Just a few days ago, the total cryptocurrency market capitalization fell below $1 trillion for the first time since February 2021, according to data from CoinMarketCap.com. This happened against the backdrop of a bull run of Bitcoin in 2021, which ended 70% up at the end of the year. During the lockdown-stricken year of 2020, Bitcoin gained more than 300%!
But in 2022, crypto investors are embracing “a general flight to safety across the board in most asset classes,” said Alex Reffett, co-founder of wealth management firm East Paces Group, as reported in Forbes. “Collectively, investors have shown more interest in value-based investments and less in speculative stocks and alternative ‘store of value’ investments.”
One major source of the negative Bitcoin sentiment is the meltdown of Celsius, a decentralized finance (DeFi) platform and one of the largest crypto lenders. The company gathers crypto deposits from retail customers and loans them out to other investors and financial institutions, much like what a conventional bank does. Investors earn yield from the revenue Celsius generates from crypto borrowers.
In recent days, we have seen the consequence to consumers when unregulated crypto firms play in the highly regulated financial markets. Within the last few days, Celsius experienced an old-fashioned run on the bank and halted customer withdrawals last Sunday. For a variety of reasons, customers lost confidence in the Crypto firm.
One reason is the Federal Reserve’s raising of interest rates twice this year and is planning to raise them again soon. The demand for cryptocurrencies and Bitcoin apparently dwindles when the Fed raises interest rates, just like its impact on tech stocks.
The sustained jacking up of interest rates to fight the historic surge in inflation is uncharted territory for cryptocurrency. In fact, Interactive Brokers’ Chief Strategist Steve Sosnick said, “We have no historical precedent for how Bitcoin and other cryptos might act if we enter a sustained period when central banks actively drain liquidity; Those tend to be tough times for investors, and riskier assets tend to underperform safer ones,” as quoted in Forbes.
These highlight the fact that Bitcoin and cryptocurrencies are risk assets — investments that experience a substantial amount of volatility when subjected through the usual market forces. Other risk assets are stocks, commodities, currencies, and high-yield bonds, which frequently experience difficulties in prices under almost any market conditions.
That’s why Microsoft co-founder Bill Gates described cryptocurrencies and non-fungible tokens (NFTs) as something that’s “100% based on greater fool theory.” He was “referring to the idea that overvalued assets will go up in price when there are enough investors willing to pay more for them” as reported by CNBC. “I’m used to asset classes… like a farm where they have output, or like a company where they make products,” Gates said in a CNBC report.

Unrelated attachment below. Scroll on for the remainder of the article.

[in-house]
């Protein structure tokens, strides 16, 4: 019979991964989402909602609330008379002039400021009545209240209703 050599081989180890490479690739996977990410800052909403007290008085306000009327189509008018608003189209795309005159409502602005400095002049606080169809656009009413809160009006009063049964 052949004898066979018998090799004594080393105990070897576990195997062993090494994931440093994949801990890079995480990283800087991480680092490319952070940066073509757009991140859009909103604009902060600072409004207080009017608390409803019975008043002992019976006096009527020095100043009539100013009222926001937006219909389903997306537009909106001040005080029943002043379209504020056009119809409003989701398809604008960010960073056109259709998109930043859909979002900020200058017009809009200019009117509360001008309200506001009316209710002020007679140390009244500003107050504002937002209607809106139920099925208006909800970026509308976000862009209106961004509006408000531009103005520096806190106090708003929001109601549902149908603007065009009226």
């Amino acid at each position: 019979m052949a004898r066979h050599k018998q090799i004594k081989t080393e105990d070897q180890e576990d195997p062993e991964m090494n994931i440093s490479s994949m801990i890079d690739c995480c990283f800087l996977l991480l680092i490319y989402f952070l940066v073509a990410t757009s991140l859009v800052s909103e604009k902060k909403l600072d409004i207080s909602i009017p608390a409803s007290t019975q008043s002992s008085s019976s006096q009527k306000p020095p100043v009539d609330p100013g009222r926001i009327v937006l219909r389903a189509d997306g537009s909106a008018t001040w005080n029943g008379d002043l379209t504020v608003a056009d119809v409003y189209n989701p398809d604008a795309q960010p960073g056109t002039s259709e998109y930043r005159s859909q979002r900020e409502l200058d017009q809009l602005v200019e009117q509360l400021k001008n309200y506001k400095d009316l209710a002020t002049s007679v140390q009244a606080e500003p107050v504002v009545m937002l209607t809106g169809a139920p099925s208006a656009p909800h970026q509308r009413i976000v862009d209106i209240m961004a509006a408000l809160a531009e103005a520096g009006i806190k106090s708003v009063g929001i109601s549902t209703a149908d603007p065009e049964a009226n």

Gates’ pronouncements resonate well with astute investors. In 2017, I have written and spoken advisories about cryptocurrencies and Bitcoin. I likened investing in Bitcoin to gambling — deciding to put one’s money into something with low to moderate knowledge of the investment and extremely substantial risk.
Warren Buffett said that gamblers are “encouraged when they see some successes around.” But it “has terrible odds attached.” Gamblers lose more when they erroneously assume that the more they lose now, the better the chances of winning in the future; hence they make more bets. This is what has been happening with Bitcoin and other cryptocurrencies over the last years. Only a few make money relative to those ignorant masses that blindly speculate on the risky asset.
Is it wise to invest in Bitcoin? The answer is no. It’s never an investment in the first place. Just like rare baseball cards, Bitcoin is being driven to absurd prices by speculators, misinformed investors, and even gamblers who think they could sell them to someone else for more money in the future.
Reynaldo C. Lugtu, Jr. is CEO of Hungry Workhorse, a digital and culture transformation consulting firm. He is the country representative of the Institute of Change and Transformation Professionals Asia (ICTPA) and fellow at the US-based Institute for Digital Transformation. He teaches strategic management in the MBA Program of De La Salle University. The author may be e-mailed at firstname.lastname@example.org